Jane Nethercote writes:

What’s at the heart of violence and abuse by Aboriginal men? Keith
Windschuttle thinks he has the answer: a crisis of masculinity. In
today’s Oz, he writes:

…white Australia has deprived Aboriginal men
in remote communities of their manhood. The instrument we used was
social welfare: giving handouts that did not require them to work. The
social policy of the past 30 years is the principal culprit.

The human male is a creature biologically programmed,
communally socialised and psychologically motivated to be a provider
for women and children. In outback Aboriginal communities, however,
that role has been usurped by the state.

The social consequences of this should have been entirely predictable.
No matter what their race or where they live, men who do not work have
no social status, no sense of self-worth and little meaning in their

“He’s right about welfare but he’s wrong about
everything else”, says Richard Trudgen, author of Why Warriors Lie Down and Die and CEO of Aboriginal Resource and Development Services which runs Yolngu Radio station. It’s the kind of opinion that you come to expect from
the “coffee drinkers in Melbourne and Sydney who are no different
from the British in India 100 years ago.”

In particular, Trudgen takes exception to Windschuttle’s historical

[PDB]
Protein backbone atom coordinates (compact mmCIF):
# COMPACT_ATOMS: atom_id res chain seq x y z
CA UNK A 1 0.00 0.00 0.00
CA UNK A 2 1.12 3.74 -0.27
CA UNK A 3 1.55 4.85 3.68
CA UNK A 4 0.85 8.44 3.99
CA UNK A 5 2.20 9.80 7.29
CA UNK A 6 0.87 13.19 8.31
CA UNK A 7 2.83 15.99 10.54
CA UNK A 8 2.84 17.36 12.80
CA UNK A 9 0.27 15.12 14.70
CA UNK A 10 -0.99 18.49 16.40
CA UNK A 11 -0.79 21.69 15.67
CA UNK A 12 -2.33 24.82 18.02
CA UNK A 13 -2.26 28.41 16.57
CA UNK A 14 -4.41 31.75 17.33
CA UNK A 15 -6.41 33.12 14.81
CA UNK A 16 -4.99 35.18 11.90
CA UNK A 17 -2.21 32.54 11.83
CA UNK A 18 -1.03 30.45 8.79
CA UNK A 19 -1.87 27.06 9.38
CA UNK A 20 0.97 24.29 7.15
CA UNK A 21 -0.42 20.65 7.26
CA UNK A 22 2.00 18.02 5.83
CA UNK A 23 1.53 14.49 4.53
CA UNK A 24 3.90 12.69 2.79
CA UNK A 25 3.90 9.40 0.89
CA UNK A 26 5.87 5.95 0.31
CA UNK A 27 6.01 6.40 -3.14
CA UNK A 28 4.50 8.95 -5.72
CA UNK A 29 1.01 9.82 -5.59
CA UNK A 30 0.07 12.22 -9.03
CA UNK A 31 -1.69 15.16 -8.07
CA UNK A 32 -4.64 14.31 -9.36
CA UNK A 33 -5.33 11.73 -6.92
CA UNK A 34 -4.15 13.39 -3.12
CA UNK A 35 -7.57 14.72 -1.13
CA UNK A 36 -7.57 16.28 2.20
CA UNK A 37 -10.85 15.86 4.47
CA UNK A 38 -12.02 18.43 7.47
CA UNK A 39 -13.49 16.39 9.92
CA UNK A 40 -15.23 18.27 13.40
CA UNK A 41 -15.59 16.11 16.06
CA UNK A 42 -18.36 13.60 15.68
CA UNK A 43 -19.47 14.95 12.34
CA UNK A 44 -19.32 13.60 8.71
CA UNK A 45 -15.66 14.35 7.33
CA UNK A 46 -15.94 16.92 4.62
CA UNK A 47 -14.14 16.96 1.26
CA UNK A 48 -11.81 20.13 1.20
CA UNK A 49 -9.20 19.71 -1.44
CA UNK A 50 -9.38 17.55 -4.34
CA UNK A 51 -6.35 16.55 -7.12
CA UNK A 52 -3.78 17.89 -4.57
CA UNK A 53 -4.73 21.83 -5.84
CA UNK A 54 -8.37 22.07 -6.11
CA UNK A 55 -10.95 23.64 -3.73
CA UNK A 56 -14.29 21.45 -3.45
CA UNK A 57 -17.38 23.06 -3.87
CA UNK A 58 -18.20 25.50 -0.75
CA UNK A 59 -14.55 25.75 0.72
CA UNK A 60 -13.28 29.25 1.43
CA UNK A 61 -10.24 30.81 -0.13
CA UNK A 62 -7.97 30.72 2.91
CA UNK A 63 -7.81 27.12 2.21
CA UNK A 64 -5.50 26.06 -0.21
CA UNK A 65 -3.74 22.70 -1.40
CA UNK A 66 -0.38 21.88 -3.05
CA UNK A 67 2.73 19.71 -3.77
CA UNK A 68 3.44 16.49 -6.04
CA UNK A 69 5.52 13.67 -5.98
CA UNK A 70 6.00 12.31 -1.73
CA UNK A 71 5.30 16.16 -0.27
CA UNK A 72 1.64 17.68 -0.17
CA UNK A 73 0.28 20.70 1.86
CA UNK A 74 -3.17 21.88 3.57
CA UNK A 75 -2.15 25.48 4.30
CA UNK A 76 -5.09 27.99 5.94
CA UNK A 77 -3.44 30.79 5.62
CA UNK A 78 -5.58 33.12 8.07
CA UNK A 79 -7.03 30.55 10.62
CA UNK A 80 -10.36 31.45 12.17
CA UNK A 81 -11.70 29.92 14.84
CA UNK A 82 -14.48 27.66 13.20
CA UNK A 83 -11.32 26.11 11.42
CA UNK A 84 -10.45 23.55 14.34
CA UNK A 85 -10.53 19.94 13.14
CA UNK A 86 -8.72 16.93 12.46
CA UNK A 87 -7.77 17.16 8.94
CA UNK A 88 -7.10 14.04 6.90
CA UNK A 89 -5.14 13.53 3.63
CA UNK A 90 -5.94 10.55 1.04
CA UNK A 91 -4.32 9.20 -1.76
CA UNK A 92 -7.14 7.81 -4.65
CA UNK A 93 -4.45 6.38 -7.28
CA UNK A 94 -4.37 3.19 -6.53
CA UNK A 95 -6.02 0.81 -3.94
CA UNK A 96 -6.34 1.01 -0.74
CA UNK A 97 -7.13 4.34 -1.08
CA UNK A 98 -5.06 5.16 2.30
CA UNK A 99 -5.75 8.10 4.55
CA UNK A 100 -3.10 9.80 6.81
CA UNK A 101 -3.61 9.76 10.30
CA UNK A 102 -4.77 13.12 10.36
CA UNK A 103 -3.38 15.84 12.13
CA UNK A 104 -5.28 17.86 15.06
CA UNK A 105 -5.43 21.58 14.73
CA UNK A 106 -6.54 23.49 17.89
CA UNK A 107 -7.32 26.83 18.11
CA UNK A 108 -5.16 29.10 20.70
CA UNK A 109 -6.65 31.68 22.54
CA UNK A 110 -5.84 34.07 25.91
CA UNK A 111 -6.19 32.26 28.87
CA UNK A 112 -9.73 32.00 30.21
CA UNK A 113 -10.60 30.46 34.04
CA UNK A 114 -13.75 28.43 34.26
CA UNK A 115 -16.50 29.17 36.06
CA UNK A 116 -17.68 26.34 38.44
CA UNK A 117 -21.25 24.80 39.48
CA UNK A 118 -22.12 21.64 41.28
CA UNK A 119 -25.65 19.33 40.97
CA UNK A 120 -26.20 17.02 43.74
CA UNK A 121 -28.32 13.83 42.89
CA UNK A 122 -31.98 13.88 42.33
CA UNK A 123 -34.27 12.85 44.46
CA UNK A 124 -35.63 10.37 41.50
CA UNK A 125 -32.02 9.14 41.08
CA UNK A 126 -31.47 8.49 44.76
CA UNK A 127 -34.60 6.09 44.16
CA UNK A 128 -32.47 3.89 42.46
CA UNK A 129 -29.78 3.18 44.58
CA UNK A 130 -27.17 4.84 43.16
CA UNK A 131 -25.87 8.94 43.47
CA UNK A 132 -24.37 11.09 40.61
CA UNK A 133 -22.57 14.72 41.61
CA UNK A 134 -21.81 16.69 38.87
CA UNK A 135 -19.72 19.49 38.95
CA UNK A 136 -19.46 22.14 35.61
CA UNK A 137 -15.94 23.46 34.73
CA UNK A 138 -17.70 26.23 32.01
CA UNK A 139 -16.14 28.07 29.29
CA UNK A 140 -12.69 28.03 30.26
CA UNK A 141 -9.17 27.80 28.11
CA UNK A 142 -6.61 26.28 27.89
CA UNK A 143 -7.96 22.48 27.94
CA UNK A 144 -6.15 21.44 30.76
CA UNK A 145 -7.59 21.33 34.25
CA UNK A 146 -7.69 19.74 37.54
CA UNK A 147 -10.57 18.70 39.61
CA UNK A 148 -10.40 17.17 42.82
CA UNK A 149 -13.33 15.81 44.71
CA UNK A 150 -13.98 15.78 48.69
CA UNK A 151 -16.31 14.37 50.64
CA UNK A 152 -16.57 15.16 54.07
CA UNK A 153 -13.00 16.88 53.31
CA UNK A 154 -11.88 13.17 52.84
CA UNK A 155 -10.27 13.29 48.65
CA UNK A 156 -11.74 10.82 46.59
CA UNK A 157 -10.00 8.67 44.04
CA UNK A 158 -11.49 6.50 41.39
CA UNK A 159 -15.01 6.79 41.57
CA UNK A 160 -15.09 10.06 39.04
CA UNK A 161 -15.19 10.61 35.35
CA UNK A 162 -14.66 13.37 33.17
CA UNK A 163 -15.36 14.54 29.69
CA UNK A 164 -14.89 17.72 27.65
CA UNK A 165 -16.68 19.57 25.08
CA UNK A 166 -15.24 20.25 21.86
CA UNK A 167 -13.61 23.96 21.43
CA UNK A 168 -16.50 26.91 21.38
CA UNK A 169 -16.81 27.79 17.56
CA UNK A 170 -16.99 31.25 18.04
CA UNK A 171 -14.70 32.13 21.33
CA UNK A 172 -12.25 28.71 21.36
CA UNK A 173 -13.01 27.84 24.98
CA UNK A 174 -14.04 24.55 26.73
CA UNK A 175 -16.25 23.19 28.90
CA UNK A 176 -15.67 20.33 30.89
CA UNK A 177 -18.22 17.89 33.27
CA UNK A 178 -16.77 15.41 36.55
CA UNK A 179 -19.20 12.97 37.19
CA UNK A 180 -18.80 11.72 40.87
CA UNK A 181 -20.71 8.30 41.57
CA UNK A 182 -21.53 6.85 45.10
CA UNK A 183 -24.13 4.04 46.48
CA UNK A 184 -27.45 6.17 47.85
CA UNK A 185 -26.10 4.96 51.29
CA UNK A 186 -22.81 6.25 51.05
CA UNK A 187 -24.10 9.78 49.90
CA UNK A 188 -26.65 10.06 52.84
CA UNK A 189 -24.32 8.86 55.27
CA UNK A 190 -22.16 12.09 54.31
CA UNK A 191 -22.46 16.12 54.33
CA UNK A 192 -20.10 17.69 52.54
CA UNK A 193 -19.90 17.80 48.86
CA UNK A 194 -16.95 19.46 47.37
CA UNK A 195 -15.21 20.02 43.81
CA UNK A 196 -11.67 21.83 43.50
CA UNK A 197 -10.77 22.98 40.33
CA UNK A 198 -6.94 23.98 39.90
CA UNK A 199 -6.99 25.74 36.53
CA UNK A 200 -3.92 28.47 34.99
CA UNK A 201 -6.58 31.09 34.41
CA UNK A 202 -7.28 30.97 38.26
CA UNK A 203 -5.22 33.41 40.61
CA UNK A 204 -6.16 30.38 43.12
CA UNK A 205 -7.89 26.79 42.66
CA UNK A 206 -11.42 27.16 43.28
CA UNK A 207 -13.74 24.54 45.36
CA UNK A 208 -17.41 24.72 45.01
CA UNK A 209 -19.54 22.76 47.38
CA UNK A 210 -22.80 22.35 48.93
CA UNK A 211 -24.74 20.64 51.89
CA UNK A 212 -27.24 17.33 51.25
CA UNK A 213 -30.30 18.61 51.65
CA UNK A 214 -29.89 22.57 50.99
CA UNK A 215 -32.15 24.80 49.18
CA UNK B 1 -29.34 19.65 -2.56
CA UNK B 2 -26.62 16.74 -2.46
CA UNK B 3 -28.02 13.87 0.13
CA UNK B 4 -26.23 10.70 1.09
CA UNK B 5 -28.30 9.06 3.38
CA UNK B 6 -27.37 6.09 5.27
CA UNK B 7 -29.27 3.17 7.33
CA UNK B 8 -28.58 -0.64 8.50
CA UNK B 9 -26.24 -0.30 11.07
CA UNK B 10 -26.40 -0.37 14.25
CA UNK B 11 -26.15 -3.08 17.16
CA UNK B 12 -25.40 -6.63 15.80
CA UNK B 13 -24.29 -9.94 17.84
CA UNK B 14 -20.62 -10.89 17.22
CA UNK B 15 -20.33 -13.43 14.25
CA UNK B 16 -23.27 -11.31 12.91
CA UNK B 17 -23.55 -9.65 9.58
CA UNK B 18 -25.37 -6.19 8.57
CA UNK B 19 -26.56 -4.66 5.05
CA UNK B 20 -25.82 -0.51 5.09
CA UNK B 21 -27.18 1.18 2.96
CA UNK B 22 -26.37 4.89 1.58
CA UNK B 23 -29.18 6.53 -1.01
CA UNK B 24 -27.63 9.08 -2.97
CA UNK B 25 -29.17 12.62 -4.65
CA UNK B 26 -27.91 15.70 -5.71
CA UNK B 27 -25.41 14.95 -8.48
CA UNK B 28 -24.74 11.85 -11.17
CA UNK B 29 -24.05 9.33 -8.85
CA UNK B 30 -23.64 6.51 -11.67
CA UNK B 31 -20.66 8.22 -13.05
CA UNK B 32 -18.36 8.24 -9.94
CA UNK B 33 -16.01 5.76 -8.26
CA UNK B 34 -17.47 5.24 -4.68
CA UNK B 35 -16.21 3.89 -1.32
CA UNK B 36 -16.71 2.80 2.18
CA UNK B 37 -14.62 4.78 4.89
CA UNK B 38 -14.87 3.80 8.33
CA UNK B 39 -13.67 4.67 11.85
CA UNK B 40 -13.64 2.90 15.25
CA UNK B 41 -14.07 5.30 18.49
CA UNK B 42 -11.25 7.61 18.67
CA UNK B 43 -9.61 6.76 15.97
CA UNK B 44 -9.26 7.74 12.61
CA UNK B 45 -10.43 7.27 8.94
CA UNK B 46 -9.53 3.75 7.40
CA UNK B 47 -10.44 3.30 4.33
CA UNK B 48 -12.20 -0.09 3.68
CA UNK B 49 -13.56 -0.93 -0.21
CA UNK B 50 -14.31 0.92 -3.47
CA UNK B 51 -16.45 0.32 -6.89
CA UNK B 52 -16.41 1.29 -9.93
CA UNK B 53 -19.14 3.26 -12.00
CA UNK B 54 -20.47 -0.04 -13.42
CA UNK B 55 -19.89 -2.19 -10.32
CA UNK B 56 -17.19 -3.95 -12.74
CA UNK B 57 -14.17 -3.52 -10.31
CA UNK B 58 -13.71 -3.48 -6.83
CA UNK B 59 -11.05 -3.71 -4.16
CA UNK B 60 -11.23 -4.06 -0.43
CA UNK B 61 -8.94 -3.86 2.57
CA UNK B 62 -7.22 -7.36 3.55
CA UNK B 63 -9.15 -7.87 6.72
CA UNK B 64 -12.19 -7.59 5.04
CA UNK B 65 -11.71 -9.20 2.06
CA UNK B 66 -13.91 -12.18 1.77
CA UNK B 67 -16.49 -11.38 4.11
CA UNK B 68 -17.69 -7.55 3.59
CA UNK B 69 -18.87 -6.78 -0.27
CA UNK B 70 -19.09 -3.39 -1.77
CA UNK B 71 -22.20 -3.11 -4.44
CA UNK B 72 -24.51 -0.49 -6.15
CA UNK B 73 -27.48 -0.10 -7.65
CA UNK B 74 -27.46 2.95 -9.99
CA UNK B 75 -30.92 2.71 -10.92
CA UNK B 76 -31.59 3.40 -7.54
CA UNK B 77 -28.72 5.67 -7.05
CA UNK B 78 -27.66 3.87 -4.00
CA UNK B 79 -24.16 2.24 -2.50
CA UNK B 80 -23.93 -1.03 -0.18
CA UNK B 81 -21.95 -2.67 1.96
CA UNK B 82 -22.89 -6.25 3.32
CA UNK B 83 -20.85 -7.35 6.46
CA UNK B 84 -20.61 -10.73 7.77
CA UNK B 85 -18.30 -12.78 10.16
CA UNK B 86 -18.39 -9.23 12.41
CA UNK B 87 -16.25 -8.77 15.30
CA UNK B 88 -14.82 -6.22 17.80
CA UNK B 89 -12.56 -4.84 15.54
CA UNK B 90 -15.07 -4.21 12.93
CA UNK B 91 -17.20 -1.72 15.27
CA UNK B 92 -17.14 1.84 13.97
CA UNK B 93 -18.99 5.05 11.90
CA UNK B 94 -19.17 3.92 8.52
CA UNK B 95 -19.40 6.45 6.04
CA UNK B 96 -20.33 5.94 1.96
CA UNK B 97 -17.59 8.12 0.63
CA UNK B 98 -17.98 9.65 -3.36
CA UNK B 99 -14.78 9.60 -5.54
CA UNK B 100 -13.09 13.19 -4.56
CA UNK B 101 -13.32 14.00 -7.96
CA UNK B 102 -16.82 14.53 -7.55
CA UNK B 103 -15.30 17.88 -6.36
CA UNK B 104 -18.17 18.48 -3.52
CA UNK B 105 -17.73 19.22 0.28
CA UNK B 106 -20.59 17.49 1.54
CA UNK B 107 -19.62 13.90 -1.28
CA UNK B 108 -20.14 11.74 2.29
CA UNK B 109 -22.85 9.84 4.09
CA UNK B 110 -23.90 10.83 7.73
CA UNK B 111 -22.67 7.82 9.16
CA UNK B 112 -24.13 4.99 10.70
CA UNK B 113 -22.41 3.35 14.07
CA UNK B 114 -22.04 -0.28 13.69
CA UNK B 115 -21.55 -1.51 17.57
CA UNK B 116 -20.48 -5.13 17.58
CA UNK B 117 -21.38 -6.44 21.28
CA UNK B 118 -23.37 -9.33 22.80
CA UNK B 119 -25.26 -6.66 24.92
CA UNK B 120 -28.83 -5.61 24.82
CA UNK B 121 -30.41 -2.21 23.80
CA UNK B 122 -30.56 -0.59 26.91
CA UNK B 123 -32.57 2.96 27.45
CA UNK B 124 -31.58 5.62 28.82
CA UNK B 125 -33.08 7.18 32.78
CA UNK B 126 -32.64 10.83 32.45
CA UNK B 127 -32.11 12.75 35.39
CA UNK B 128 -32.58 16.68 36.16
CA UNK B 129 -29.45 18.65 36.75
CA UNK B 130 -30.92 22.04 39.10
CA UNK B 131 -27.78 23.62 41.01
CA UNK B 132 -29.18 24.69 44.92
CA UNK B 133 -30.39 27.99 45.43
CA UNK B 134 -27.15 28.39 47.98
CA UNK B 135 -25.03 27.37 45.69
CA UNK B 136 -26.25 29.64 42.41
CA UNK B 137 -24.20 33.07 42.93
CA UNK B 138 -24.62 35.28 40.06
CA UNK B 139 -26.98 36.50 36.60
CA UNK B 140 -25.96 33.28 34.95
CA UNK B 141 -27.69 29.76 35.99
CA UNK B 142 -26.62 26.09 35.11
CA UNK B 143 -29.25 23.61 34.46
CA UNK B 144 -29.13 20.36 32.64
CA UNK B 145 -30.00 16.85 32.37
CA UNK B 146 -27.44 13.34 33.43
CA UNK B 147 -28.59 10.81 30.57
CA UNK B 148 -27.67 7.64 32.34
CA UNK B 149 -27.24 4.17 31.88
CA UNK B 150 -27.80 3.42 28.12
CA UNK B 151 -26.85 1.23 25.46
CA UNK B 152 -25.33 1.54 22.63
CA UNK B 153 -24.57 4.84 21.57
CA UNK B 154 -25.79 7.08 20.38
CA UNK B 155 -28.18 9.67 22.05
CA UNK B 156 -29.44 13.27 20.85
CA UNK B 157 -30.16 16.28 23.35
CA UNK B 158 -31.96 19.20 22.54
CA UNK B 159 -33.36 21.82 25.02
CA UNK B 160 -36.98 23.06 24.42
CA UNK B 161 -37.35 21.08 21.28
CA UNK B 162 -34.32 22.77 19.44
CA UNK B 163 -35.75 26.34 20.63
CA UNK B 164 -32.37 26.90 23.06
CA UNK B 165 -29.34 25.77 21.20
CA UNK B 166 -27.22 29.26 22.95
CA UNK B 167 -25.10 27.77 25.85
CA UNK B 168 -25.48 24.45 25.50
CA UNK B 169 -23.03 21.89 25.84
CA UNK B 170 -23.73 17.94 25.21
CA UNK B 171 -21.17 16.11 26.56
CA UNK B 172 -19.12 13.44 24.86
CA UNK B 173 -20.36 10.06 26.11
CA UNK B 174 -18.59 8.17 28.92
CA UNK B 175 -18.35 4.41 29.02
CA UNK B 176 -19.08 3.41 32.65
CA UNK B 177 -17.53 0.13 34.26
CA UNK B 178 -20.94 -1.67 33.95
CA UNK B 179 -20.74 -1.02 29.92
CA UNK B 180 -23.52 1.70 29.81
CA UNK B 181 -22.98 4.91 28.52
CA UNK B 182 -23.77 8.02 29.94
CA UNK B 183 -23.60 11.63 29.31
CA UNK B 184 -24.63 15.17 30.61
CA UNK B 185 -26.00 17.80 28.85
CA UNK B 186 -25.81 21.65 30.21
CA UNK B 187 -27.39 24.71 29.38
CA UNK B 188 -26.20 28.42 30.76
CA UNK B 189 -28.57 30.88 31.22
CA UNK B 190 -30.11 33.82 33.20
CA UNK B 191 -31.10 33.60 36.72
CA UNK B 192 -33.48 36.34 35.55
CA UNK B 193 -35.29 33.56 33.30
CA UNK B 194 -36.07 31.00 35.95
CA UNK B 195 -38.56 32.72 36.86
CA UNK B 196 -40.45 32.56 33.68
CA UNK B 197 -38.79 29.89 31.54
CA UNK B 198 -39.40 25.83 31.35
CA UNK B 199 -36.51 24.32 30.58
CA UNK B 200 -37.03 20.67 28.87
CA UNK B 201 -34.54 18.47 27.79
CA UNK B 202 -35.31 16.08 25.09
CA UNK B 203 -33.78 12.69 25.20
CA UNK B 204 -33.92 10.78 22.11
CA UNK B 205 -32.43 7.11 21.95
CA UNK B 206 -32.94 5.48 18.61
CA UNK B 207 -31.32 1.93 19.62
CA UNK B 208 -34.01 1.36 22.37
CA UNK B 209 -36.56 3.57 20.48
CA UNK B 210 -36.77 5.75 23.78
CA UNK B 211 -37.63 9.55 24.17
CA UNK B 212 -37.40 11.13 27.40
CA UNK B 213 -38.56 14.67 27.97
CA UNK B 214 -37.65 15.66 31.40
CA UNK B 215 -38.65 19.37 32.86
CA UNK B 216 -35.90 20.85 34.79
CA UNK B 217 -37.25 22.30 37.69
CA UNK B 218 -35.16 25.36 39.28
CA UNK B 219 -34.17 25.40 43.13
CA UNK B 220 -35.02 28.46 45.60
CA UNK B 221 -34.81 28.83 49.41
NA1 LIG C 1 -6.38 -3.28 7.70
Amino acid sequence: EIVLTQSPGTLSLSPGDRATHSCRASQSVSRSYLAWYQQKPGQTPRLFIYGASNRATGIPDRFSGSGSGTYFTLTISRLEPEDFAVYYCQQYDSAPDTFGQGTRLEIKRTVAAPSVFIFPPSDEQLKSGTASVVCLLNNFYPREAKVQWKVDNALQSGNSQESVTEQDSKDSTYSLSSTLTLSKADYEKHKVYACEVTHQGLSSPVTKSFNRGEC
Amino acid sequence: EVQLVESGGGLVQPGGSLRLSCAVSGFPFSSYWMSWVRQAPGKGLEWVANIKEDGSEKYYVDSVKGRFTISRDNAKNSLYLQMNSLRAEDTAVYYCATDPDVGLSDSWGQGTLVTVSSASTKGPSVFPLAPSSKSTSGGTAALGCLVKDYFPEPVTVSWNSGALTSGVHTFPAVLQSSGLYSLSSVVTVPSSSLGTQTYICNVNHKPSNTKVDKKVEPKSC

view that “traditional Aboriginal society was always harsh on
women. From the
First Fleet onwards, white settlers saw Aboriginal men routinely
heaping blows on their women, while customary law permitted old men to
marry girls at puberty.” If we’re going to assess history, why don’t we
look at both sides, says Trudgen. For instance, “how many convicts died
floggings in the first months of the new colony”? For the Aboriginal
people, it was the “most violent culture they’d
ever experienced”.

Getting back to the issue of employment and manhood, speaking
historically, “we have stolen industry away” from the Aborigines, says
Trudgen. Before Captain Cook arrived, they used to seed pearls, and
traded in
them for at least 400 years with the Macassans. Indigenous people also
traded metal and flint objects and there was “industry all over the

Later, from the 1950s to the 1970s, in missions and settlements Aboriginal men learned how to be
electricians, plumbers. But they no longer have easy access to these
industries. And houses in Aboriginal communities are built by
contractors from
outside. Why? It’s all a question of language, says Trudgen. Contracts
are let in Darwin papers. And yet, for many Aboriginal people, English
is their “third, fifth or even fifteenth language”.

And thus you come to the real crux of the Aboriginal problem.
Aboriginal people are “knowledge marginalised”, says Trudgen. They have
no access to information about the world around them. “So there’s
inevitably massive confusion.” The young men at Wadeye are so deprived
of knowledge that they “would not know where money comes from, why
their relatives
are dying, and they wouldn’t know about germ theory or whitefella law”.

For now, schools don’t address these issues – the focus is on English, “not
itself”. It’s a “colonial process” that makes Aboriginal boys
especially feel “dumb and stupid” thereby “creating the next generation
drunks who will sit as close to the honeypot as they can”.

Right now, everybody wants simple solutions. But there ain’t any, says
Trudgen, “except communication”. With radio, it’s possible to get all
these things across “but you cannot
get backing from government, federal or state”. But this isn’t just the
government’s fault: “it’s about the
mindset of the dominant culture”.